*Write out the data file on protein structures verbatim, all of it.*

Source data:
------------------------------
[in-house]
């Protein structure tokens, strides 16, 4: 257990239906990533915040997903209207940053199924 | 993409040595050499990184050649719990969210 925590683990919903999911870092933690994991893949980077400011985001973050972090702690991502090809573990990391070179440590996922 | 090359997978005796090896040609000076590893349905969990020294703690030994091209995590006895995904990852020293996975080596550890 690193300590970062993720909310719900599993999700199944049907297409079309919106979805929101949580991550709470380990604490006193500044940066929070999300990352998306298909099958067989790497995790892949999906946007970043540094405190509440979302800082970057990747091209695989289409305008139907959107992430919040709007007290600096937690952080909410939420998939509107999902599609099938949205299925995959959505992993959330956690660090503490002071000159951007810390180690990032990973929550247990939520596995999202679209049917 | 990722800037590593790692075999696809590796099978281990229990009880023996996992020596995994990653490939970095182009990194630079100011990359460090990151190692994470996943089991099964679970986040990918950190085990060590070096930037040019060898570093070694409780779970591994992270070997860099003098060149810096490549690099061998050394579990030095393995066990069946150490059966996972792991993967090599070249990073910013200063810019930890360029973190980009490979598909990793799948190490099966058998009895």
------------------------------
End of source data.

[in-house]
């Protein structure tokens, strides 16, 4: 257990239906990533915040997903209207940053199924 | 993409040595050499990184050649719990969210 925590683990919903999911870092933690994991893949980077400011985001973050972090702690991502090809573990990391070179440590996922 | 090359997978005796090896040609000076590893349905969990020294703690030994091209995590006895995904990852020293996975080596550890 690193300590970062993720909310719900599993999700199944049907297409079309919106979805929101949580991550709470380990604490006193500044940066929070999300990352998306298909099958067989790497995790892949999906946007970043540094405190509440979302800082970057990747091209695989289409305008139907959107992430919040709007007290600096937690952080909410939420998939509107999902599609099938949205299925995959959505992993959330956690660090503490002071000159951007810390180690990032990973929550247990939520596995999202679209049917 | 990722800037590593790692075999696809590796099978281990229990009880023996996992020596995994990653490939970095182009990194630079100011990359460090990151190692994470996943089991099964679970986040990918950190085990060590070096930037040019060898570093070694409780779970591994992270070997860099003098060149810096490549690099061998050394579990030095393995066990069946150490059966996972792991993967090599070249990073910013200063810019930890360029973190980009490979598909990793799948190490099966058998009895």